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061411 PA GOV + BP

061411 PA GOV + BP

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Published by Capitol Ideas
New Quinnipiac University poll on Gov. Tom Corbett's approval ratings.
New Quinnipiac University poll on Gov. Tom Corbett's approval ratings.

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categoriesTypes, Research, Law
Published by: Capitol Ideas on Jun 14, 2011
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06/14/2011

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FOR RELEASE: JUNE 14, 2011
BIG GENDER GAP KEEPS PENNSYLVANIA GOV’S APPROVAL LOW,QUINNIPIAC UNIVERSITY POLL FINDS;VOTERS SUPPORT NATURAL GAS DRILLING 2-1
A big gender gap leaves Pennsylvania Gov. Tom Corbett stuck with a split 39 – 38 percent jobapproval rating, with 23 percent of voters still undecided as the new governor approaches the six-month mark, according to a Quinnipiac University poll release today.Men approve of Gov. Corbett 48 – 34 percent, but women disapprove 43 – 30 percent, an18-point gender gap, the independent Quinnipiac (KWIN-uh-pe-ack) University poll finds.This compares to Corbett’s split 39 – 37 percent approval rating April 27, when there wasa 7-point gender gap.In today’s survey, Pennsylvania voters say 51 – 14 percent, including 45 – 16 percentamong women, that they like Corbett as a person. But they don’t like his policies 43 – 38 percent, including 49 – 31 percent among women.Voters disapprove 52 – 33 percent of the way Corbett is handling the state budget and say48 – 36 percent that Corbett’s proposals to balance the budget are unfair to people like them.Democrats say unfair 66 – 19 percent while Republicans say fair 55 – 31 percent. Independentvoters say unfair 45 – 38 percent.“Gov. Tom Corbett gets a mixed overall approval rating, despite getting a negativeapproval rating for his handling of the budget. Voters like him personally more than they do his policies,” said Tim Malloy, assistant director of the Quinnipiac University Polling Institute.“The good news for the governor is that his numbers have apparently stabilized after falling sharply in our last poll in April. Also, he is not in negative territory like other newRepublican governors such as Florida Gov. Scott and Ohio Gov. Kasich. On the other hand,after five months in office, no governor could feel good about being at 39 percent in jobapproval.”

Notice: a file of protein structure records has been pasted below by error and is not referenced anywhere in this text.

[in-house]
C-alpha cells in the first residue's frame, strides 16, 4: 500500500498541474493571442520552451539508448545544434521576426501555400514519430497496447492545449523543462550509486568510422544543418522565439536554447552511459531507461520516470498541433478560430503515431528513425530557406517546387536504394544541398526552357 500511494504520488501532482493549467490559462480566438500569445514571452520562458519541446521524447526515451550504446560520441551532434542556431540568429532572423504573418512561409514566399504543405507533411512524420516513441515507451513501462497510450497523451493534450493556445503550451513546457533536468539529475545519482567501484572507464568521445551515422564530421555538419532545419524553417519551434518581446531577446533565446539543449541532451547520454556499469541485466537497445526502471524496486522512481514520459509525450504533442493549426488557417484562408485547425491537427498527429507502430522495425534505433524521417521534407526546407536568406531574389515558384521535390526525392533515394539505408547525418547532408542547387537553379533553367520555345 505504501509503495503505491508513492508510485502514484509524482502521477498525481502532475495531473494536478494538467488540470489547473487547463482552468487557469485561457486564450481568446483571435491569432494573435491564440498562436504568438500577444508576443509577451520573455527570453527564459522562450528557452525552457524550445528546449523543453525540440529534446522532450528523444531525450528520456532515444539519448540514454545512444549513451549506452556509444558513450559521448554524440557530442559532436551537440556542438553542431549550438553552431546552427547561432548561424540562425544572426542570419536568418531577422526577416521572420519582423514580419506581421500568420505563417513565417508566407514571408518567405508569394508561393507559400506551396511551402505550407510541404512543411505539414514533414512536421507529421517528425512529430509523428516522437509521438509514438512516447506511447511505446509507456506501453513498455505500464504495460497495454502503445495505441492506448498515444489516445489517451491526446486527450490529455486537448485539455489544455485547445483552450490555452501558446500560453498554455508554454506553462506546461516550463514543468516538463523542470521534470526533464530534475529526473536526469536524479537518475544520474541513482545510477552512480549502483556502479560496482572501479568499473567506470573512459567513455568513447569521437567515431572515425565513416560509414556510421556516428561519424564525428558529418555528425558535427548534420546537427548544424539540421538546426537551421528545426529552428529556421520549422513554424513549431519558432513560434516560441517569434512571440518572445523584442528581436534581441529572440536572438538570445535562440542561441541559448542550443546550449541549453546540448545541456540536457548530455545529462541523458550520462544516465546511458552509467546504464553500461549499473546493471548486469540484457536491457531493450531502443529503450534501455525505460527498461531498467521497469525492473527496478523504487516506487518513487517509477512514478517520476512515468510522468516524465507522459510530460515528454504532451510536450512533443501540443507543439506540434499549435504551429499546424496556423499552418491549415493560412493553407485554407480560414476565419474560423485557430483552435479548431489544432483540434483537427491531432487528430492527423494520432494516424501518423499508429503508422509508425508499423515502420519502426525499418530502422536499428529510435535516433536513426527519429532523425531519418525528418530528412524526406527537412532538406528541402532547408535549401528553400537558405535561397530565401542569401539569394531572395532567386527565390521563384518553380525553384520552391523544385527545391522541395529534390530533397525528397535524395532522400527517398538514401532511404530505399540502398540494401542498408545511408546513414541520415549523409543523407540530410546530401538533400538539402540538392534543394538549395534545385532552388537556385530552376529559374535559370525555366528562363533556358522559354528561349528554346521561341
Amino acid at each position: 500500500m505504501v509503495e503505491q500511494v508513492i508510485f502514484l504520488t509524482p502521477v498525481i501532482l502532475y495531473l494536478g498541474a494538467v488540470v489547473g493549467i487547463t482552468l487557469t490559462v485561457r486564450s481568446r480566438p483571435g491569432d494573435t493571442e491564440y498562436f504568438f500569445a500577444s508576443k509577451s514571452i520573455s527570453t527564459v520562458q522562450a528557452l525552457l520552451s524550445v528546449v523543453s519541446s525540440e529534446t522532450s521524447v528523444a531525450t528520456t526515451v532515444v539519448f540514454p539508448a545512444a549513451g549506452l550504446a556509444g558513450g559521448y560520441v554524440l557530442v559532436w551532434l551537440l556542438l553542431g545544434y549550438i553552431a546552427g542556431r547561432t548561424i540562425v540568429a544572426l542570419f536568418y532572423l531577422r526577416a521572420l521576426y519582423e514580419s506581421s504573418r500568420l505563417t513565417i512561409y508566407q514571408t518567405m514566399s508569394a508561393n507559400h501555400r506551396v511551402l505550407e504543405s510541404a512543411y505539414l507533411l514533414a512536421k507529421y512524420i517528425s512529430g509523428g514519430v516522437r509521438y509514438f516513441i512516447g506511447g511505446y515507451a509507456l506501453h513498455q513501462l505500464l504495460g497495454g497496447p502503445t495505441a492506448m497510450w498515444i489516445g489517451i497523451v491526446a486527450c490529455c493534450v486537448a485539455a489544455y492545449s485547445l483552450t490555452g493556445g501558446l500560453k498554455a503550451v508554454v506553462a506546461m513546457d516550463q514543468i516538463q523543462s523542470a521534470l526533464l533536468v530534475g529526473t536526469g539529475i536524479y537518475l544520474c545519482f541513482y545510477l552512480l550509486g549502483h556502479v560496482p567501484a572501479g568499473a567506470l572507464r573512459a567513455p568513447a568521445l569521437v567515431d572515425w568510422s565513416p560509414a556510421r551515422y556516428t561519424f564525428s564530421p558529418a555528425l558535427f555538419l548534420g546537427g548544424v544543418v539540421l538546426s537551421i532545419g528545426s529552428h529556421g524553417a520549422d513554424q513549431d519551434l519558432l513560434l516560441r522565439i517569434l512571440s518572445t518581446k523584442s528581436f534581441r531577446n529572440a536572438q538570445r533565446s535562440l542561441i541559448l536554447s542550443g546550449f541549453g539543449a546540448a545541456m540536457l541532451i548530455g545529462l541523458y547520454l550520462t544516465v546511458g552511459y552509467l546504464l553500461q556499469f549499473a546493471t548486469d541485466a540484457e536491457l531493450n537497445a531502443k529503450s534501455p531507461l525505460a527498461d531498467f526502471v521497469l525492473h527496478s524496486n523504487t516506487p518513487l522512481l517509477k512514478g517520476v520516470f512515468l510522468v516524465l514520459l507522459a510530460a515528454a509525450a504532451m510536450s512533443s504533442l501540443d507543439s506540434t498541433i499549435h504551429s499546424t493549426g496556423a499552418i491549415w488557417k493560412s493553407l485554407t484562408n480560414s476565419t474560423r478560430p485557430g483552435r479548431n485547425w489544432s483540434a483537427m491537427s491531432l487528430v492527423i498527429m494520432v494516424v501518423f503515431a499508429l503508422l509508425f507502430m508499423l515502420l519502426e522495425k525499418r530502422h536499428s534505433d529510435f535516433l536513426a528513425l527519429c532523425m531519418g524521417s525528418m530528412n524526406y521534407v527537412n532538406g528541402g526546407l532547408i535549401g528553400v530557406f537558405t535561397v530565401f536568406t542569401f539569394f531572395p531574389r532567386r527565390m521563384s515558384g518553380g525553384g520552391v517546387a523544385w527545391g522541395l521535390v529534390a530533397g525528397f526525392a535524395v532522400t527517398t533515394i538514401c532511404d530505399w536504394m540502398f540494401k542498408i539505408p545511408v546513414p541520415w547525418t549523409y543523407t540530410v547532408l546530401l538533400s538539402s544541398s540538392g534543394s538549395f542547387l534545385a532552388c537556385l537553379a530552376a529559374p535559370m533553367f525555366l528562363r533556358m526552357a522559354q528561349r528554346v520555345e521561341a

Tim Malloy, Assistant Director,Quinnipiac University PollingInstitute(203) 645-8043Rubenstein Associates, Inc.Public Relations 
 
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Quinnipiac University Poll/June 14, 2011 – page 2
“At this point in his term, it is unusual to have this many voters still undecided about thegovernor’s job performance,” Malloy added.“Corbett’s low approval among women is due in part because women are more likely todisapprove of his handling of the budget. In particular, they are more likely to say theydisapprove of cutting funding to state universities, opposing this step 67 – 26 percent.”Pennsylvania voters say 49 – 44 percent that the governor should be the highest paid state public employee.Wages and benefits for state workers are too high, 45 percent of voters say, while 12 percent say they are too low and 34 percent say they are about right.Pennsylvania voters say 63 – 30 percent that the economic benefits of natural gas drillingin the Marcellus Shale outweigh the environmental impacts. Support is strong among men,women, all parties and in all regions, ranging from 55 – 38 percent among voters in the northeastcorner of the state to 69 – 25 percent among voters in the northwest corner.Voters support 69 – 24 percent a new tax on companies drilling for natural gas. EvenRepublicans support such a tax 59 – 33 percent. Support tops 60 percent among all other groupsand in all regions.“ ‘Drill, baby, drill,’ is the call from Pennsylvania voters, and ‘tax, baby, tax,’ is thefollow-up as voters see natural gas drilling in the Marcellus Shale as an economic plus more thanan environmental negative,” Malloy said. “They also see added taxes on gas drillers as one of the few acceptable ways to help balance the budget.”Looking at other possible budget-balancing steps, Pennsylvania voters:
Support 69 – 25 percent selling state liquor stores;
Oppose 54 – 34 percent leasing the Pennsylvania Turnpike to a private company;
Support 70 – 26 percent a wage freeze for state employees;
Split 45 – 47 percent on layoffs for state employees;
Oppose 62 – 31 percent funding cuts for state and state-related universities.From June 7 – 12, Quinnipiac University surveyed 1,277 registered voters with a marginof error of +/- 2.7 percentage points. Live interviewers call land lines and cell phones.The Quinnipiac University Poll, directed by Douglas Schwartz, Ph.D., conducts publicopinion surveys in Pennsylvania, New York, New Jersey, Connecticut, Florida, Ohio and thenation as a public service and for research.
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For more data or RSS feed– http://www.quinnipiac.edu/polling.xml, call (203) 582-5201, orfollow us onTwitter.
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